Japanese tariffs on cheese imports have become a major bone of contention in trade talks between Japan and the European Union, threatening to stymie efforts to liberalize the flow of goods and services between the two big markets.
Japan imposes tariffs of 22.4-40% on imports of Camembert, mozzarella and other cheese products imported from France, Italy and elsewhere in Europe. The EU, which produces half the world’s cheese, is demanding that Japan eliminate these duties. In return, Brussels is offering to scrap its tariffs on Japanese car imports.
But Japan’s Ministry of Agriculture, Forestry and Fisheries, which is in charge of negotiating over farm issues, is dead set against the proposal. The farm ministry’s recalcitrance is a big headache for colleagues at the Foreign Ministry, which is coordinating the broader talks. The roadblock over cheese could jeopardize Tokyo’s hopes for a quick deal.
Trouble on the farm
“This is shaping up as a test of patience,” said a midranking official at the Japanese farm ministry after top negotiators from both sides, meeting in Brussels in mid-January, failed to resolve the impasse.
The agriculture ministry is vehemently opposed to the EU proposal, fearing it may harm Japan’s dairy industry.
in the fall of 2015, Japan agreed in principle to gradual cuts in its tariffs on blue cheese and grated cheese in the negotiations for the Trans-Pacific Partnership trade agreement. But Japan managed to maintain its tariffs on more popular varieties in Japan, such as mozzarella, Camembert and processed cheese. Japanese agricultural policymakers feared that a flood of imported cheese would hurt the country’s dairy farmers.
If Tokyo makes bigger concessions to the EU over the issue, it will give U.S. President Donald Trump “an excuse” to criticize Japan, said a senior official at the farm ministry.
There are other domestic policy problems that make it difficult for Japan to give ground over cheese. In November, the government and ruling-coalition lawmakers decided to revise the subsidy program for domestic milk producers. Under the current system, producers can receive subsidies only if they sell raw milk to agricultural cooperatives. The revision scraps this restriction, letting dairy farmers sell to other organizations and still receive payments.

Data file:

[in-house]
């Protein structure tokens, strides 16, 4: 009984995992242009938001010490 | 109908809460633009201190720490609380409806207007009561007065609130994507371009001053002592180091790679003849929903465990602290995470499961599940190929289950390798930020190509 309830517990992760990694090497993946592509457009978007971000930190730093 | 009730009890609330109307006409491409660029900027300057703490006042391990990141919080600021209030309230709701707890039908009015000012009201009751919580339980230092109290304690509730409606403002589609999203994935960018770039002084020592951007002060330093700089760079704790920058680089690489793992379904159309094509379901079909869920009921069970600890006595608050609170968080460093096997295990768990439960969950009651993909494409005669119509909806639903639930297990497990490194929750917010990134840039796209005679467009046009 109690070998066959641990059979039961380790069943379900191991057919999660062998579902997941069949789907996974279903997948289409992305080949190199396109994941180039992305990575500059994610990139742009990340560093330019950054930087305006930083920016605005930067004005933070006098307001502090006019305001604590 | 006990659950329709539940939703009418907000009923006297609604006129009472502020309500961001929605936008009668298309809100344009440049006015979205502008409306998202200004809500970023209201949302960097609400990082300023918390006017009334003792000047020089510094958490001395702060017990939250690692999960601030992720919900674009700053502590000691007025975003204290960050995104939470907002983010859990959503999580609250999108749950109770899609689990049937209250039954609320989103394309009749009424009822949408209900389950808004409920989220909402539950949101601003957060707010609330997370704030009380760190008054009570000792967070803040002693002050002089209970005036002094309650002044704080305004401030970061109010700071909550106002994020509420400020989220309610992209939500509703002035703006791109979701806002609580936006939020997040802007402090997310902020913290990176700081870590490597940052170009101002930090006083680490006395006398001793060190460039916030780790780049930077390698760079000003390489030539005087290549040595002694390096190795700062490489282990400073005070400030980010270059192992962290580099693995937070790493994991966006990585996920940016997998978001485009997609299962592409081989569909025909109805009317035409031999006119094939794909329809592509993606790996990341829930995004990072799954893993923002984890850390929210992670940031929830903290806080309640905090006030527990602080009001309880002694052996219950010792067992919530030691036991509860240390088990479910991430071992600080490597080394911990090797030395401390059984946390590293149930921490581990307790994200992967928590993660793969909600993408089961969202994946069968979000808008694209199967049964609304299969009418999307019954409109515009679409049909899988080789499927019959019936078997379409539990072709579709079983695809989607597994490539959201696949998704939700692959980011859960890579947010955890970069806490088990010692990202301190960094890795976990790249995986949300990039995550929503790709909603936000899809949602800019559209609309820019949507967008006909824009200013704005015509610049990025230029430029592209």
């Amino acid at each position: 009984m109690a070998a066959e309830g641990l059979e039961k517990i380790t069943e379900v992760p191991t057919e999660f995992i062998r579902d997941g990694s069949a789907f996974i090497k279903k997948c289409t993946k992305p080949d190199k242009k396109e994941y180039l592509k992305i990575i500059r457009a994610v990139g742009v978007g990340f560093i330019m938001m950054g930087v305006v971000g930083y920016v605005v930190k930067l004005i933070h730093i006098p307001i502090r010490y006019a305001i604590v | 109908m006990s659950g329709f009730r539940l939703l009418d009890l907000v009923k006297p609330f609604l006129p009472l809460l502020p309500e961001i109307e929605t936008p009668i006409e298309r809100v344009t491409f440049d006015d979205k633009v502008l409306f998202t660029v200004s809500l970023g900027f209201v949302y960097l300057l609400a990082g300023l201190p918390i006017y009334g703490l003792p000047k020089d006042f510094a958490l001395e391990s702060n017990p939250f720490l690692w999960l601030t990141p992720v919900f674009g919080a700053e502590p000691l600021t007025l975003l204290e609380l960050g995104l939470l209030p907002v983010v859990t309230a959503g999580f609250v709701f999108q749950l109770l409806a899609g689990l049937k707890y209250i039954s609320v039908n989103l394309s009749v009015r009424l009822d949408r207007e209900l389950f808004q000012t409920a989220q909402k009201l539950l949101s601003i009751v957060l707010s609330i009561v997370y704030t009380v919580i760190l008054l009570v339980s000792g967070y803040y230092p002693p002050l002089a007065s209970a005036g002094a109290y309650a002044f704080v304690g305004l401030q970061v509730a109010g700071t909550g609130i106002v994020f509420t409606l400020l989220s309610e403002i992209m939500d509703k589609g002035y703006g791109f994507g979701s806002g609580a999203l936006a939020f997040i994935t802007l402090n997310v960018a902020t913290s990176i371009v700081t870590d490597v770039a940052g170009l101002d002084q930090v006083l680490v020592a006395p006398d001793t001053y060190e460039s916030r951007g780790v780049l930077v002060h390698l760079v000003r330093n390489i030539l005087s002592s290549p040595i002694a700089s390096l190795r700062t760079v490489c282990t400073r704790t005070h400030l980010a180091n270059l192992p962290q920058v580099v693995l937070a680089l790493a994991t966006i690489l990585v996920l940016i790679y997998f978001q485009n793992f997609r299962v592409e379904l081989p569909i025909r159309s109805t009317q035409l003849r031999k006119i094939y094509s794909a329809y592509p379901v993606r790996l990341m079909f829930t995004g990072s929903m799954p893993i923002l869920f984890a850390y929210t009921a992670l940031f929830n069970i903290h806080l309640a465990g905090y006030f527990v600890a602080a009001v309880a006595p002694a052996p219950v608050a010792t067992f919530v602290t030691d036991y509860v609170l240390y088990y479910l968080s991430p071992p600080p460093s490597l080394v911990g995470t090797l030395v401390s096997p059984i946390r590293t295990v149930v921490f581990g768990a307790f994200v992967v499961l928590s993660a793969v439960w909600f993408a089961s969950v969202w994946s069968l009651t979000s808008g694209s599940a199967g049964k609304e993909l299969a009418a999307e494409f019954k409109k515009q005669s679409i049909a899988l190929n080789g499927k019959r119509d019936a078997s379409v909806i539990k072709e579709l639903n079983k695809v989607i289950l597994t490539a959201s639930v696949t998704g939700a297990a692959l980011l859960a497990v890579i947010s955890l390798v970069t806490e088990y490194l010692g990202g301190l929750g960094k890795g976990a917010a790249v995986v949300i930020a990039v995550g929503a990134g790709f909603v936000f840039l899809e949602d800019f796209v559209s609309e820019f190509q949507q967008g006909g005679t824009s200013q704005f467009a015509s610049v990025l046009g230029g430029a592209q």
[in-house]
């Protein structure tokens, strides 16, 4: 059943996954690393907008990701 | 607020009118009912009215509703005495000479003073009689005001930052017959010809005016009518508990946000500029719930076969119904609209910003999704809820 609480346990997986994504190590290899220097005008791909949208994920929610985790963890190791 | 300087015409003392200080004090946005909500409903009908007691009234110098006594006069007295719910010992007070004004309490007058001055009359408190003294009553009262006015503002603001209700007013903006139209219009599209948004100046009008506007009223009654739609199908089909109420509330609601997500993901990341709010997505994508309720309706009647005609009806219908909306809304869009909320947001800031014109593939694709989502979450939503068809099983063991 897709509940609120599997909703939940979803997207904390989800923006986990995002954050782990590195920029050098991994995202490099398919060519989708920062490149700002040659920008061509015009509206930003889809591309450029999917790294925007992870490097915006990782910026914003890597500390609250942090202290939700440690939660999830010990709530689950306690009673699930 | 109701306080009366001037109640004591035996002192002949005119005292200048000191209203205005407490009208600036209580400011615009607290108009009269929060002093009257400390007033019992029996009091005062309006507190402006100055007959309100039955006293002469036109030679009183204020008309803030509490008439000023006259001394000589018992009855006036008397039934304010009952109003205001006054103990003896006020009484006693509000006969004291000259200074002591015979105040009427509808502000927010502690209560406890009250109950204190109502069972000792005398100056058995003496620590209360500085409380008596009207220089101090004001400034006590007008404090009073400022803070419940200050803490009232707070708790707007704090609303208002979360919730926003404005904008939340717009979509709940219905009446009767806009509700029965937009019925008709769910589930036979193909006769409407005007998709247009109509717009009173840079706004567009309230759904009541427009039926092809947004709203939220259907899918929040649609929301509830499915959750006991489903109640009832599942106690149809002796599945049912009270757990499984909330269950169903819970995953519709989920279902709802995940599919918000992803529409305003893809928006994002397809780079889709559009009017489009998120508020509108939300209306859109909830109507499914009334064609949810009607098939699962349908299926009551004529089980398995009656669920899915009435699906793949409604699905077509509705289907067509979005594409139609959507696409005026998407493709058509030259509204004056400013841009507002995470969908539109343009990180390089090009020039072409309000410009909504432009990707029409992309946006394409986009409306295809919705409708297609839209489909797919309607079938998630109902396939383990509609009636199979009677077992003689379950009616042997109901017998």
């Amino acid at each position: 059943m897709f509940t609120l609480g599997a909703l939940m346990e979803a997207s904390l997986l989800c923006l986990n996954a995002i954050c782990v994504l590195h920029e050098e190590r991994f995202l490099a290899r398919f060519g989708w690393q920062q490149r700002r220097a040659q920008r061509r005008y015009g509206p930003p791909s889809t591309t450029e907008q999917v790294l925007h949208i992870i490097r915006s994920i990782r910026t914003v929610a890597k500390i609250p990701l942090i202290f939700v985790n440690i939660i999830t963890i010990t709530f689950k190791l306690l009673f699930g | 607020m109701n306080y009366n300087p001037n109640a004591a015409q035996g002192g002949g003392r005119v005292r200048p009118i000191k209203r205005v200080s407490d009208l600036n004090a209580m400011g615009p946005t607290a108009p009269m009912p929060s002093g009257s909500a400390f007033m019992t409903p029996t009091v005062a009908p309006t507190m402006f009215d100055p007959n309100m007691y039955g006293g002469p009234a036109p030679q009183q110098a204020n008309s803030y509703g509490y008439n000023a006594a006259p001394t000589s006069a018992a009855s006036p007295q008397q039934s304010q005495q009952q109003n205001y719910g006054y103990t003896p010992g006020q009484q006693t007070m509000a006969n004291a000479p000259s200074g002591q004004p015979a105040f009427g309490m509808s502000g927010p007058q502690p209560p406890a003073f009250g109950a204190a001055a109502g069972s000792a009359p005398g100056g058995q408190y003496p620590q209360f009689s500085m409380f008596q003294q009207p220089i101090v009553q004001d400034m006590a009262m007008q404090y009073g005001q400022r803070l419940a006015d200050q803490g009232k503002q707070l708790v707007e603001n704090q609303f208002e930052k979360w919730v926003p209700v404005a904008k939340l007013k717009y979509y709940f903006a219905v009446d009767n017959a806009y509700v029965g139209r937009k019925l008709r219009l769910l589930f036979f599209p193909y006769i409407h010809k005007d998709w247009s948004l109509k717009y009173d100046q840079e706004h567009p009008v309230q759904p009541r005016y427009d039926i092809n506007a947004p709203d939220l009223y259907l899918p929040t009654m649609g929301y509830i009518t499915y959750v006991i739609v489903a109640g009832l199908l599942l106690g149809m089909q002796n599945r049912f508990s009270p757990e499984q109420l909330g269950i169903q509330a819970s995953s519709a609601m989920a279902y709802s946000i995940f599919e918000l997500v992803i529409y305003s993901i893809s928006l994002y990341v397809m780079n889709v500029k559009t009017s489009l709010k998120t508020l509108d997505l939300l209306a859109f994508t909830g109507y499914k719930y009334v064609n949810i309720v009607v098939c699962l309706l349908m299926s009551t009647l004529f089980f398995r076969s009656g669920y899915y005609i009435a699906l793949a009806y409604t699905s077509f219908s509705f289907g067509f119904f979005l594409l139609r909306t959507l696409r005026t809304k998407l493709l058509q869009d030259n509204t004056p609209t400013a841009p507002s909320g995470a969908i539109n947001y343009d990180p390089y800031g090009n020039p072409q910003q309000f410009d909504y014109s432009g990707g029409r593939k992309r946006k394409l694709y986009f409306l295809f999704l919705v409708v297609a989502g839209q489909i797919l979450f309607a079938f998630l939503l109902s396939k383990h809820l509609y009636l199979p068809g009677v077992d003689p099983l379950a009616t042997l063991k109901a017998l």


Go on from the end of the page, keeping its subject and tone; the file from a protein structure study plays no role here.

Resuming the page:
The change is aimed at promoting competition among wholesalers, giving farmers opportunities to sell their products at higher prices. The move has enraged agricultural cooperatives, which will lose their monopoly over the supply of raw milk.
A senior official at the farm ministry, which is dealing with the sticky task of balancing the conflicting interests in the industry, said: “Our hands are tied with the raw milk reform. If we make a concession over the cheese tariffs, the credibility of our policy will be lost.”
Sour over milk
The EU has its own reasons for refusing to compromise. In 2015, it abolished the milk quota system, which was aimed at preventing overproduction. Lifting the production caps was designed to allow European dairy farmers to export more to markets where demand is growing.
But Europe’s relations with Russia, an important overseas market for European dairy products, have been strained by Moscow’s seizure of Crimea from Ukraine in 2014, and its support for separatist rebels there.
The EU slapped Russia with economic sanctions in response, halting exports of milk to the country. That led to a glut in the domestic market, pushing raw milk prices down for 26 straight months through October last year.
European dairy farmers have staged dramatic protests against the EU’s policy, spraying the European Parliament in Brussels with milk, for example.
At a meeting of European dairy companies held in June 2016 in Dublin, an EU agricultural official promised to promote exports of dairy products to mop up the excess milk in the domestic market.
Japan is wary of the EU’s drive to boost exports. “The EU considers Japan to be a market that should gulp down European milk,” said a Japanese trade negotiator.
But the battle between Japan and the EU over cheese has much bigger economic implications. Amid a growing global trend toward protectionism, epitomized by Trump’s “America First” trade policy, the prospective free trade agreement between Japan and the EU is a beacon of hope for those who favor trade liberalization.
If the talks bog down over a single product like cheese, Japan could be swamped by a protectionist wave.